The Boston Celtics essentially let Gordon Hayward walk away to the Charlotte Hornets without getting anything in return for the former All-Star.
After Hayward expressed interest in going back to his roots to play for his hometown team in the Indiana Pacers, the Celtics were in a strong position where they could have made a deal with the Pacers that would have sent center Myles Turner and utility wing player Doug McDermott to Boston.
It’s been reported that Ainge rebuffed the proposed trade negotiation by countering with an offer that would have included Turner and either the prowess of T.J. Warren or Victor Oladipo, which the Pacers were not at all on board with.
In doing so, negotiations with the Pacers ultimately fell through for the Celtics, while Hayward surprisingly signed a four-year, $120 million contract to join the Charlotte Hornets on Saturday night during free agency.
It’s clear that the asking price the Celtics had in mind for Hayward was too high, which has left Boston with receiving nothing in return for Hayward. Hayward signing with a team other than the Pacers was the worst-case scenario for the Celtics, as the return for them would be limited to nothing.
So rather than the Celtics receiving two players in Turner and McDermott who would have been likely contributors and fit nicely with this current team in Boston, the Celtics get absolutely nothing out of what could have been something to improve the team.
To make Hayward’s contract fit in the salary cap, all the Hornets had to do was waive and stretch forward Nicholas Batum’s $27 million contract over the next four years without having to do a sign and trade that would send a player or two to the Celtics.
It’s worth mentioning that the NBA’s stretch provision allows a team to spread cap ramifications of a contract through the duration of a few years. By doing this, Batum will count for $9,043,478 against the Hornets’ cap for the next four years.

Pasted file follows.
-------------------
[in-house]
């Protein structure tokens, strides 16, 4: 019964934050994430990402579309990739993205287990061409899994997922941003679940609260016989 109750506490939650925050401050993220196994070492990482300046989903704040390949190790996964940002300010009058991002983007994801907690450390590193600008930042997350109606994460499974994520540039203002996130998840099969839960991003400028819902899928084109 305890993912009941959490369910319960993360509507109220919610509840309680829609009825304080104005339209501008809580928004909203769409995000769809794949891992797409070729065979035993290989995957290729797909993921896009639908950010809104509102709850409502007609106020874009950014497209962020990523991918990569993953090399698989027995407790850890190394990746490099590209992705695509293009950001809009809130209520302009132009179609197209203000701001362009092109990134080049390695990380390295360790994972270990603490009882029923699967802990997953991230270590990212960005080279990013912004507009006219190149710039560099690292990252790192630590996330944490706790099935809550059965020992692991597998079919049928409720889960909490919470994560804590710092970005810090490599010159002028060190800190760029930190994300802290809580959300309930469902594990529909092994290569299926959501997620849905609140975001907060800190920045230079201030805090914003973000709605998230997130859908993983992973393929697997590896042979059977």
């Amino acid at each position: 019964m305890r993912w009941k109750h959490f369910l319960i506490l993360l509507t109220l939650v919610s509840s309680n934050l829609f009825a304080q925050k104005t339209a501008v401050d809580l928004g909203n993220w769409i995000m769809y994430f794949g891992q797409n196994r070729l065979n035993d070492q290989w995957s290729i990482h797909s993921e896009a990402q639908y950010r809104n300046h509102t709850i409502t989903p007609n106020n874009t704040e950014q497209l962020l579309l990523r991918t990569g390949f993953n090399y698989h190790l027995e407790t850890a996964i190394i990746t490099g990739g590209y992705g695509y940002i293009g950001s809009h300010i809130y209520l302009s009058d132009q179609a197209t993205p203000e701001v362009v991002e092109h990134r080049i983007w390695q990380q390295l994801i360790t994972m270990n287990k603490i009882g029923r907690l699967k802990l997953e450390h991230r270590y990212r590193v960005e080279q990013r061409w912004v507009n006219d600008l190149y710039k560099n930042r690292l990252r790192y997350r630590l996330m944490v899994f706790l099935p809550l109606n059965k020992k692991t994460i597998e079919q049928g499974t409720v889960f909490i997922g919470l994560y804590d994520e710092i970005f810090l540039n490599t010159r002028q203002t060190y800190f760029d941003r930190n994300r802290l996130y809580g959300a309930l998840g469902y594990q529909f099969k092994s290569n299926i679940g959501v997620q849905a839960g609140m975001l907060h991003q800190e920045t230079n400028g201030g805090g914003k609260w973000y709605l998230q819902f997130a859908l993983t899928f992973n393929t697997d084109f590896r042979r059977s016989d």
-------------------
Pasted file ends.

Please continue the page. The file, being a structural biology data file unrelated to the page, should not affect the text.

The Boston Celtics wanted too much and waited too long
The waiting game that Boston played with Hayward and the Pacers allowed other teams throughout the league to sign more talented free agent players that would have improved the Celtics and added some much-needed depth to the team.
Moving forward, the Celtics are again going to have to rely on the young core of Jayson Tatum and Jaylen Brown to continue ascending upwards. As well as placing some higher than expected expectations on both first-round-picked rookies Aaron Nesmith and Payton Pritchard to produce early on.
The loss of Hayward does open up some potential space for Romeo Langford to shine more fluidly for the Celtics this season. However, Langford won’t be ready to start the season due to having wrist surgery in September and him still being in a cast despite putting up some shots recently in the gym.
That being said, rookie and fellow 14th overall draft pick Nesmith, will be in a prime position to take advantage of more potential playing time. He has been referred to as being one of the best shooters in the rookie draft class.
The Boston Celtics are going to have to come up with some unique ways to win games this year and it’s going to be on the shoulders of some of their younger talent on the team, including banking on the continued success of Tatum and Brown.